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GST workshop Part 1 - Registering More information

 

Audio and visual transcript

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GST workshop - Registering

We’re here to help

Part 1

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An introduction to GST registering, and the filing options.

When you’re looking to register, or are newly registered, there’s important information you should know.

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We will talk about

  • What is GST?
  • GST registration
  • Filing frequency
  • Accounting basis

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We’ll cover what GST is, how it’s calculated, registering for GST, and the filing and accounting options.

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What is GST

  • Goods and Services Tax charged at 15%
  • Charge GST on sales and income
    • Add 15% to the sale price
  • Claim GST on purchases and expenses
    • Multiply the GST inclusive figure by 3 then divide by 23
  • You must be registered for GST to charge or claim.

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So, what is GST?

It’s a tax charged on most goods and services, and the rate is 15 percent.

If you’re adding GST on to your sales, then add 15 percent to the starting price.

So if you’re charging 100 dollars plus GST, you calculate 15 percent of 100 dollars.

This is 15 dollars, and your total charge, including the GST is 115 dollars.

If you need to work out GST on an expense, you don’t use 15 percent.

This is because we’re trying to work out 15 percent of the original cost, not 15 percent of the 115 dollars.

To do this, we take the total cost, multiply by 3, and divide by 23.

For example, if the expense is 115 dollars including GST, we take the 115 and multiply by 3.

This gives us an answer of 345.

We then divide this result by 23, and we get a GST figure of 15 dollars.

So to work out the GST for a price including GST, take the total, multiply it by 3, and divide the answer by 23.

To charge GST you must be registered.

If you’re not registered you can’t charge it.

Once you’re registered, you must always charge GST to your customers.

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GST registration

  • Taxable activity
  • GST number
  • Compulsory registration for turnover over $60,000
  • Voluntary registration for turnover under $60,000

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To register for GST, you must have a taxable activity.

A taxable activity is defined as the supply of goods or services on a regular, or continuous basis, in exchange for cash, credit, or barter.

If you have taxable activity, you can register for GST.

If you don’t meet this criteria, then you won’t be able to register.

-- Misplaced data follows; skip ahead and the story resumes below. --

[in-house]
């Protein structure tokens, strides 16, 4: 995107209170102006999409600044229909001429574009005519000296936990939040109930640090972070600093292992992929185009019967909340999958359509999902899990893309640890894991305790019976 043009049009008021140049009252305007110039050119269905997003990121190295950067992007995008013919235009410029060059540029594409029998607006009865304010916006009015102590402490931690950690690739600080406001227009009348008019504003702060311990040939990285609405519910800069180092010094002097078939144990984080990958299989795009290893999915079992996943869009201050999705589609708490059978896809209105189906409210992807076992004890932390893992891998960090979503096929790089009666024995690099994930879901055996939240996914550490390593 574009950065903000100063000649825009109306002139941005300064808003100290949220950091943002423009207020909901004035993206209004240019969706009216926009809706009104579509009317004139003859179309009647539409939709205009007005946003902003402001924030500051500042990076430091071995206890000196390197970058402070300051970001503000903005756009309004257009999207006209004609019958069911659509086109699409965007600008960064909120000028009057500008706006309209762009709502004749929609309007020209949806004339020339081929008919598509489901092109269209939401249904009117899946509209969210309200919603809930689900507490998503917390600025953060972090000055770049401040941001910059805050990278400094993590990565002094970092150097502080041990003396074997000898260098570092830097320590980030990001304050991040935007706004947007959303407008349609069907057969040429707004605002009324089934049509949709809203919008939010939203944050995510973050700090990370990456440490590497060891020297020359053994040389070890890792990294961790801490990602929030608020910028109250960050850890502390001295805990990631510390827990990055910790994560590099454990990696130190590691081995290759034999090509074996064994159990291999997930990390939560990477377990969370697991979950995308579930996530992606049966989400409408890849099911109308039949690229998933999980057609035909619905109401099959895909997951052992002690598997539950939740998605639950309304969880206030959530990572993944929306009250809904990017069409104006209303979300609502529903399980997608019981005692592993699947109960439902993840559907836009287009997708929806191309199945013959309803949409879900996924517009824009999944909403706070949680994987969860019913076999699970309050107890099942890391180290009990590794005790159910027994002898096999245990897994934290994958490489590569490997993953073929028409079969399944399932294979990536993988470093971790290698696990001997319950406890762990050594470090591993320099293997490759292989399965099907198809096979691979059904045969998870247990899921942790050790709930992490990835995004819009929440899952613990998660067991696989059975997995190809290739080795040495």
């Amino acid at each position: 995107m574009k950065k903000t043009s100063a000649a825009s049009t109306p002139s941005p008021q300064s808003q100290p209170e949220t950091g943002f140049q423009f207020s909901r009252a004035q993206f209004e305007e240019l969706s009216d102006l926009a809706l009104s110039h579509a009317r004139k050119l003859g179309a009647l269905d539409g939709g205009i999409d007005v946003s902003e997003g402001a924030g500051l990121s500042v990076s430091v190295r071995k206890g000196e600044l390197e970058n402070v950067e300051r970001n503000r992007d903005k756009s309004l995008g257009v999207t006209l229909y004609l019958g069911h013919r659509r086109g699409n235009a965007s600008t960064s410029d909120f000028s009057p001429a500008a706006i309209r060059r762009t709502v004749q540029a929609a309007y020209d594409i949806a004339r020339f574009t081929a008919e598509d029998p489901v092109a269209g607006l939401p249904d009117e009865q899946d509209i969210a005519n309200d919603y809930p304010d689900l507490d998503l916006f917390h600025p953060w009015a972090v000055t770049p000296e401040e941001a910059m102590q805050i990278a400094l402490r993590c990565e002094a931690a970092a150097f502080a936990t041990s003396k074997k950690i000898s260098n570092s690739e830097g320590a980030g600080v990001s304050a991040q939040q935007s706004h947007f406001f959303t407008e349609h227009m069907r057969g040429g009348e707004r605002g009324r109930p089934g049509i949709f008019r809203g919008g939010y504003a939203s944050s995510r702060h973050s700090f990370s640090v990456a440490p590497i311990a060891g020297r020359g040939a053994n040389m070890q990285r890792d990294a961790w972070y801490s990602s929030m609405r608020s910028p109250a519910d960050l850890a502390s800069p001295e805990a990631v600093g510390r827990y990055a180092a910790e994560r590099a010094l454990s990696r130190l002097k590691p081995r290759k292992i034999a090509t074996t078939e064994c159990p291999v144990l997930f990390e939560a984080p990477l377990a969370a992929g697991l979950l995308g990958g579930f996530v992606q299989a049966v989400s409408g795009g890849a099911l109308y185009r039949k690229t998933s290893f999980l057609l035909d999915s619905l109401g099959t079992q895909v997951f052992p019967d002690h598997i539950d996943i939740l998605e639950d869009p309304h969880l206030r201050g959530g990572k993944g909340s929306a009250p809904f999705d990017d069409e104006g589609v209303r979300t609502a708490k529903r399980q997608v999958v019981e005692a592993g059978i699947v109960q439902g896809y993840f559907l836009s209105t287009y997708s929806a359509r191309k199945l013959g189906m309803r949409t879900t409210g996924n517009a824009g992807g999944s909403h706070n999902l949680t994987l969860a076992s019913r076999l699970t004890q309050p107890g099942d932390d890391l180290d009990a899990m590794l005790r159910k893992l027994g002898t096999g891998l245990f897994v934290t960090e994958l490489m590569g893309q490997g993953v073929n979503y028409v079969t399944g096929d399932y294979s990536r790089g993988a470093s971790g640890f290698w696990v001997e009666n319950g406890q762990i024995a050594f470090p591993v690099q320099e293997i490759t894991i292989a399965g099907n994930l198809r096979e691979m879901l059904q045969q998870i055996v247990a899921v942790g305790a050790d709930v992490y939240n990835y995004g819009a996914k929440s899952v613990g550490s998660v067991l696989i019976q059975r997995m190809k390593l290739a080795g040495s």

Once registered, you’ll be given a GST number.

In most cases, this’ll be the same as your IRD number.

It’s compulsory for businesses to register if they’ve earned, or expect to earn, more than 60 thousand dollars in any 12 months.

That’s not just for the tax year from April to March, or a calendar year from January to December, it’s for any 12 month period.

It’s up to the business owner to monitor their turnover, and register if they meet this threshold.

60 thousand dollars turnover for the year, averages to 5 thousand dollars per month.

If your sales are consistently 5 thousand or more per month, then you must register for GST.

You can voluntarily register if your sales are under 60 thousand dollars, as long as you have a taxable activity.

If most of your customers are GST registered, then they’ll probably like it if you are.

There are advantages, and disadvantages to being registered.

The advantages are that if the GST on your expenses exceeds the GST on your income, you may be entitled to a refund, which will help with your cashflow.

Being registered can also make your business appear more credible, and professional, and you’ll be able to claim GST on most business expenses.

Some of the disadvantages of being registered are that you’re faced with more compliance work, and it takes time to complete your returns.

If you’re profitable, you’ll also need to budget for GST payments.

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GST options

Consider what option is best for you and your business, depending on your turnover.

Filing frequency

  • Monthly
  • Two-monthly (turnover less than 24 million)
  • Six-monthly (turnover less than 500 thousand)

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When you register, you need to select your filing frequency, and your accounting basis.